Through fishing, hunting, and foraging, communities in North America harvest wild foods for food and recreation. This self-provisioning takes place within complex social-ecological systems and has important implications for the health and well-being of self-provisioning fishers who may be exposed to contaminants. Our work in this area aims to better understand the roles wild sourced foods play in food security in the US through various lenses such as nutrition, food sovereignty, resource access, equity, and resilience to environmental or social change.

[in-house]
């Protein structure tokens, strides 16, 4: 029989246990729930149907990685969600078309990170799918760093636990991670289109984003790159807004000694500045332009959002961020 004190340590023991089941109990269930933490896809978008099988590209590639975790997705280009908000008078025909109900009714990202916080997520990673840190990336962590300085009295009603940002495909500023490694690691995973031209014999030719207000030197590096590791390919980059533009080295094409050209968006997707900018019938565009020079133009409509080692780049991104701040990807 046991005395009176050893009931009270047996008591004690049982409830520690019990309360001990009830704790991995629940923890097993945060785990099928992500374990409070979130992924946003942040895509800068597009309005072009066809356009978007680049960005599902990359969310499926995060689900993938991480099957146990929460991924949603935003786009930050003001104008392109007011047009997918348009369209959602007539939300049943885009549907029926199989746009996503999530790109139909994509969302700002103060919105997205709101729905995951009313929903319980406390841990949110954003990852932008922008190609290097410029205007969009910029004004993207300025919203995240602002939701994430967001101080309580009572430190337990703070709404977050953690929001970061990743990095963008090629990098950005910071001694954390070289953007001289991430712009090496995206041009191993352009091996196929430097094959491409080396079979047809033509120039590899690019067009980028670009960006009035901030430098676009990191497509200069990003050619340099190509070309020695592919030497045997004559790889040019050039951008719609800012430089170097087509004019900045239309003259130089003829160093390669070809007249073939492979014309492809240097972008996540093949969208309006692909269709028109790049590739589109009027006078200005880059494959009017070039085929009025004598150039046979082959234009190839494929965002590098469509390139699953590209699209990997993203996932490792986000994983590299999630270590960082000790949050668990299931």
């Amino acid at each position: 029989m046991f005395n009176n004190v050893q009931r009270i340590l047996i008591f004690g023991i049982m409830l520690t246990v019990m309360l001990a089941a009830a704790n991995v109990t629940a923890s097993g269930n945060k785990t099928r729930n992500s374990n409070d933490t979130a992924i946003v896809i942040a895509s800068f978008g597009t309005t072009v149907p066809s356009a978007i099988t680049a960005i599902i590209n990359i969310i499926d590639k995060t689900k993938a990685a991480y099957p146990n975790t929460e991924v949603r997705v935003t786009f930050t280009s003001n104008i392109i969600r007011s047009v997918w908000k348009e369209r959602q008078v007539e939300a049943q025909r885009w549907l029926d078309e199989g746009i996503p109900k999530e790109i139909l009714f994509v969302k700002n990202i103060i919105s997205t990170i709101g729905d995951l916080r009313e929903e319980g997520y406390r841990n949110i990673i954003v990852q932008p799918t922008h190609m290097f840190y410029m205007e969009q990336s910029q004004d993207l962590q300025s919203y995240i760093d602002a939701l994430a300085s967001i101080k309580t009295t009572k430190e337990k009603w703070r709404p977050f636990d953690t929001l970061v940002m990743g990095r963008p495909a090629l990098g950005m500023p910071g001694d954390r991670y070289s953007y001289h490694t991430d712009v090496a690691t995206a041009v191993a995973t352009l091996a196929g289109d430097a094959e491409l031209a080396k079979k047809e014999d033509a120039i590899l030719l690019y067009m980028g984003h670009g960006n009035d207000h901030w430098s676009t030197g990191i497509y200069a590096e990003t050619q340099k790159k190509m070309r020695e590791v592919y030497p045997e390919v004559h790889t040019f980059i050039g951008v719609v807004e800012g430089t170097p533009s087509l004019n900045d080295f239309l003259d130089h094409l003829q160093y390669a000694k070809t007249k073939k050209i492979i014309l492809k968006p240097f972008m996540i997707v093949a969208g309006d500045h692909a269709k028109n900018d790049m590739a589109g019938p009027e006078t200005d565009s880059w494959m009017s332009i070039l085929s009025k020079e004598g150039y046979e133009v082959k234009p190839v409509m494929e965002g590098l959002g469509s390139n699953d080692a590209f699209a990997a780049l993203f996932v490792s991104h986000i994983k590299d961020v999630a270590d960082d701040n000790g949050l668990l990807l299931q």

In Upstate New York, we examine the impact of the COVID-19 pandemic on self-provisioning from wild and backyard sources. On a project led by partners at Carleton University, we are examining the importance of wild provisional fisheries in the North American Great Lakes.